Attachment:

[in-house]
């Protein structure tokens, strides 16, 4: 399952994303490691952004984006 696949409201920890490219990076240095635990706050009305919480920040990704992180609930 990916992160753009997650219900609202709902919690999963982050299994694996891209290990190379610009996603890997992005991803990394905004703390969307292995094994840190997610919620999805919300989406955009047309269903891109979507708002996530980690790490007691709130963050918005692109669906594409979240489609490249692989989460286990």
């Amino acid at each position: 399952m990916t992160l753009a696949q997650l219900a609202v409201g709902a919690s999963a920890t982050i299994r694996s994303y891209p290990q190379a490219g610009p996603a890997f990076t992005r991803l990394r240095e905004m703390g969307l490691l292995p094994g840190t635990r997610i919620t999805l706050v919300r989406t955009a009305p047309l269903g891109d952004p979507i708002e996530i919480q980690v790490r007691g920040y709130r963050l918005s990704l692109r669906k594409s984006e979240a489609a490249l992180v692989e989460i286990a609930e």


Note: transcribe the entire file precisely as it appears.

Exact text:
[in-house]
């Protein structure tokens, strides 16, 4: 399952994303490691952004984006 696949409201920890490219990076240095635990706050009305919480920040990704992180609930 990916992160753009997650219900609202709902919690999963982050299994694996891209290990190379610009996603890997992005991803990394905004703390969307292995094994840190997610919620999805919300989406955009047309269903891109979507708002996530980690790490007691709130963050918005692109669906594409979240489609490249692989989460286990």
């Amino acid at each position: 399952m990916t992160l753009a696949q997650l219900a609202v409201g709902a919690s999963a920890t982050i299994r694996s994303y891209p290990q190379a490219g610009p996603a890997f990076t992005r991803l990394r240095e905004m703390g969307l490691l292995p094994g840190t635990r997610i919620t999805l706050v919300r989406t955009a009305p047309l269903g891109d952004p979507i708002e996530i919480q980690v790490r007691g920040y709130r963050l918005s990704l692109r669906k594409s984006e979240a489609a490249l992180v692989e989460i286990a609930e």